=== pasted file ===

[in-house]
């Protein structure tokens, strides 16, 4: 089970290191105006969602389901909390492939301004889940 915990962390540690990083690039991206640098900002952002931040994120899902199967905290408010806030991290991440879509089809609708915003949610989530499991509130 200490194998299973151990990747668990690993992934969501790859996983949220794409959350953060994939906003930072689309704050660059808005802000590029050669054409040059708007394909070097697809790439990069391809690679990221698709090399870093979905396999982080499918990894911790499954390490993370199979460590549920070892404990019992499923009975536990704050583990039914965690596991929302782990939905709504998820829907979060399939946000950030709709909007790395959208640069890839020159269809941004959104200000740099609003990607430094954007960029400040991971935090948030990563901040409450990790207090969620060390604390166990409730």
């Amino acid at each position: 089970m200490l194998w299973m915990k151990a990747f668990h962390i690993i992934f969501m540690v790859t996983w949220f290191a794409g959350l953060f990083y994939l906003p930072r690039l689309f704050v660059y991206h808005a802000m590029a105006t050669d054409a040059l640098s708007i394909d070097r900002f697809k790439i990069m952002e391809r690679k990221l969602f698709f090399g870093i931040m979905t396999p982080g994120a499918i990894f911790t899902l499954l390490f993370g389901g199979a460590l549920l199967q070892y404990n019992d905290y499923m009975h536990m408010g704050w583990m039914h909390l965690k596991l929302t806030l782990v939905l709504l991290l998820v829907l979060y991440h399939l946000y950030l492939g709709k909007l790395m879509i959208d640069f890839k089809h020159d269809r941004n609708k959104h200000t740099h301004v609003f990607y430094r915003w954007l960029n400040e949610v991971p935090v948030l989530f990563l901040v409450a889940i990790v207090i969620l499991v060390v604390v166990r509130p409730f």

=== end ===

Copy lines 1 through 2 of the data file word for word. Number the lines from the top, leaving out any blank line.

[in-house]
């Protein structure tokens, strides 16, 4: 089970290191105006969602389901909390492939301004889940 915990962390540690990083690039991206640098900002952002931040994120899902199967905290408010806030991290991440879509089809609708915003949610989530499991509130 200490194998299973151990990747668990690993992934969501790859996983949220794409959350953060994939906003930072689309704050660059808005802000590029050669054409040059708007394909070097697809790439990069391809690679990221698709090399870093979905396999982080499918990894911790499954390490993370199979460590549920070892404990019992499923009975536990704050583990039914965690596991929302782990939905709504998820829907979060399939946000950030709709909007790395959208640069890839020159269809941004959104200000740099609003990607430094954007960029400040991971935090948030990563901040409450990790207090969620060390604390166990409730």